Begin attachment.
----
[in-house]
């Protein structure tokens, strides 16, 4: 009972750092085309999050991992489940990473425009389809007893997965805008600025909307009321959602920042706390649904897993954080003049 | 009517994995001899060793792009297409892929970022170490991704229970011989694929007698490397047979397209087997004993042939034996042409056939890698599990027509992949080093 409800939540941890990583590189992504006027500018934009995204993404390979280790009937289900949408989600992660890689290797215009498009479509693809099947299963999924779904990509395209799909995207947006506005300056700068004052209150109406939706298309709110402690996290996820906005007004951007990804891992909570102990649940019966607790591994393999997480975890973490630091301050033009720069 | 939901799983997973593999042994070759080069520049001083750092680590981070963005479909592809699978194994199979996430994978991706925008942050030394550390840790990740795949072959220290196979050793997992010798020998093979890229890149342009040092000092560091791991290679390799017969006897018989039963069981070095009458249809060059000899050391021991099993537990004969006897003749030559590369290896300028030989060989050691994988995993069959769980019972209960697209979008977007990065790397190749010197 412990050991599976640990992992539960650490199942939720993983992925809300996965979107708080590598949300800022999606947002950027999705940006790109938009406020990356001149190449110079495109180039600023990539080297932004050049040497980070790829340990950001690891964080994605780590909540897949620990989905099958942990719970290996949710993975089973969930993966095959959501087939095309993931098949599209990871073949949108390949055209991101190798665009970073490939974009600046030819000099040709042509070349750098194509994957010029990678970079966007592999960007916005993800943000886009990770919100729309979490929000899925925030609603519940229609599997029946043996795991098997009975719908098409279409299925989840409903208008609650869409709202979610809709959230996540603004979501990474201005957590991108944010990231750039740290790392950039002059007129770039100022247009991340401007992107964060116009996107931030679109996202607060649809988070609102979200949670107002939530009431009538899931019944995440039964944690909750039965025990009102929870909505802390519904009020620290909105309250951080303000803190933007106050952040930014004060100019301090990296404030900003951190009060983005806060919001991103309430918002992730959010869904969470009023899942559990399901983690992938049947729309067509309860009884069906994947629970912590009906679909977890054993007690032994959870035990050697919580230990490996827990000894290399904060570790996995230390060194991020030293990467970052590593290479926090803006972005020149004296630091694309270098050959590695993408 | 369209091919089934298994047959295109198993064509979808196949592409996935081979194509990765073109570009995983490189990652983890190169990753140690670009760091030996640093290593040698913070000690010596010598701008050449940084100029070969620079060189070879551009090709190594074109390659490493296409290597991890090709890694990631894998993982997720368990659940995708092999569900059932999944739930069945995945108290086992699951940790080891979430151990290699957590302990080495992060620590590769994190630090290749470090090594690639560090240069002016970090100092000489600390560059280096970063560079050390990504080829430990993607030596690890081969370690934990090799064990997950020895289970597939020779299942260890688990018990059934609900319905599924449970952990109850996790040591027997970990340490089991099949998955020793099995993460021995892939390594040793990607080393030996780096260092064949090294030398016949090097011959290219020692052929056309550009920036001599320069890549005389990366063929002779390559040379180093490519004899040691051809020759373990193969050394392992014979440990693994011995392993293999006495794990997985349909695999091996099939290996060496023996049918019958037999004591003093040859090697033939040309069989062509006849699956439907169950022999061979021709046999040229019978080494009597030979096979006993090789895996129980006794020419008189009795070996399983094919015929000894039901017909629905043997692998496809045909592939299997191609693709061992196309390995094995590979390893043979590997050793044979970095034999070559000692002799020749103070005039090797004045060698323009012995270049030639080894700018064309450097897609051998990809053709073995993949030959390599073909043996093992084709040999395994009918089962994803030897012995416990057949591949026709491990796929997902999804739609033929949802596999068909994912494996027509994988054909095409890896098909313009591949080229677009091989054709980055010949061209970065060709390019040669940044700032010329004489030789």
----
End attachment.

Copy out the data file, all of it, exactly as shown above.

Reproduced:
[in-house]
């Protein structure tokens, strides 16, 4: 009972750092085309999050991992489940990473425009389809007893997965805008600025909307009321959602920042706390649904897993954080003049 | 009517994995001899060793792009297409892929970022170490991704229970011989694929007698490397047979397209087997004993042939034996042409056939890698599990027509992949080093 409800939540941890990583590189992504006027500018934009995204993404390979280790009937289900949408989600992660890689290797215009498009479509693809099947299963999924779904990509395209799909995207947006506005300056700068004052209150109406939706298309709110402690996290996820906005007004951007990804891992909570102990649940019966607790591994393999997480975890973490630091301050033009720069 | 939901799983997973593999042994070759080069520049001083750092680590981070963005479909592809699978194994199979996430994978991706925008942050030394550390840790990740795949072959220290196979050793997992010798020998093979890229890149342009040092000092560091791991290679390799017969006897018989039963069981070095009458249809060059000899050391021991099993537990004969006897003749030559590369290896300028030989060989050691994988995993069959769980019972209960697209979008977007990065790397190749010197 412990050991599976640990992992539960650490199942939720993983992925809300996965979107708080590598949300800022999606947002950027999705940006790109938009406020990356001149190449110079495109180039600023990539080297932004050049040497980070790829340990950001690891964080994605780590909540897949620990989905099958942990719970290996949710993975089973969930993966095959959501087939095309993931098949599209990871073949949108390949055209991101190798665009970073490939974009600046030819000099040709042509070349750098194509994957010029990678970079966007592999960007916005993800943000886009990770919100729309979490929000899925925030609603519940229609599997029946043996795991098997009975719908098409279409299925989840409903208008609650869409709202979610809709959230996540603004979501990474201005957590991108944010990231750039740290790392950039002059007129770039100022247009991340401007992107964060116009996107931030679109996202607060649809988070609102979200949670107002939530009431009538899931019944995440039964944690909750039965025990009102929870909505802390519904009020620290909105309250951080303000803190933007106050952040930014004060100019301090990296404030900003951190009060983005806060919001991103309430918002992730959010869904969470009023899942559990399901983690992938049947729309067509309860009884069906994947629970912590009906679909977890054993007690032994959870035990050697919580230990490996827990000894290399904060570790996995230390060194991020030293990467970052590593290479926090803006972005020149004296630091694309270098050959590695993408 | 369209091919089934298994047959295109198993064509979808196949592409996935081979194509990765073109570009995983490189990652983890190169990753140690670009760091030996640093290593040698913070000690010596010598701008050449940084100029070969620079060189070879551009090709190594074109390659490493296409290597991890090709890694990631894998993982997720368990659940995708092999569900059932999944739930069945995945108290086992699951940790080891979430151990290699957590302990080495992060620590590769994190630090290749470090090594690639560090240069002016970090100092000489600390560059280096970063560079050390990504080829430990993607030596690890081969370690934990090799064990997950020895289970597939020779299942260890688990018990059934609900319905599924449970952990109850996790040591027997970990340490089991099949998955020793099995993460021995892939390594040793990607080393030996780096260092064949090294030398016949090097011959290219020692052929056309550009920036001599320069890549005389990366063929002779390559040379180093490519004899040691051809020759373990193969050394392992014979440990693994011995392993293999006495794990997985349909695999091996099939290996060496023996049918019958037999004591003093040859090697033939040309069989062509006849699956439907169950022999061979021709046999040229019978080494009597030979096979006993090789895996129980006794020419008189009795070996399983094919015929000894039901017909629905043997692998496809045909592939299997191609693709061992196309390995094995590979390893043979590997050793044979970095034999070559000692002799020749103070005039090797004045060698323009012995270049030639080894700018064309450097897609051998990809053709073995993949030959390599073909043996093992084709040999395994009918089962994803030897012995416990057949591949026709491990796929997902999804739609033929949802596999068909994912494996027509994988054909095409890896098909313009591949080229677009091989054709980055010949061209970065060709390019040669940044700032010329004489030789």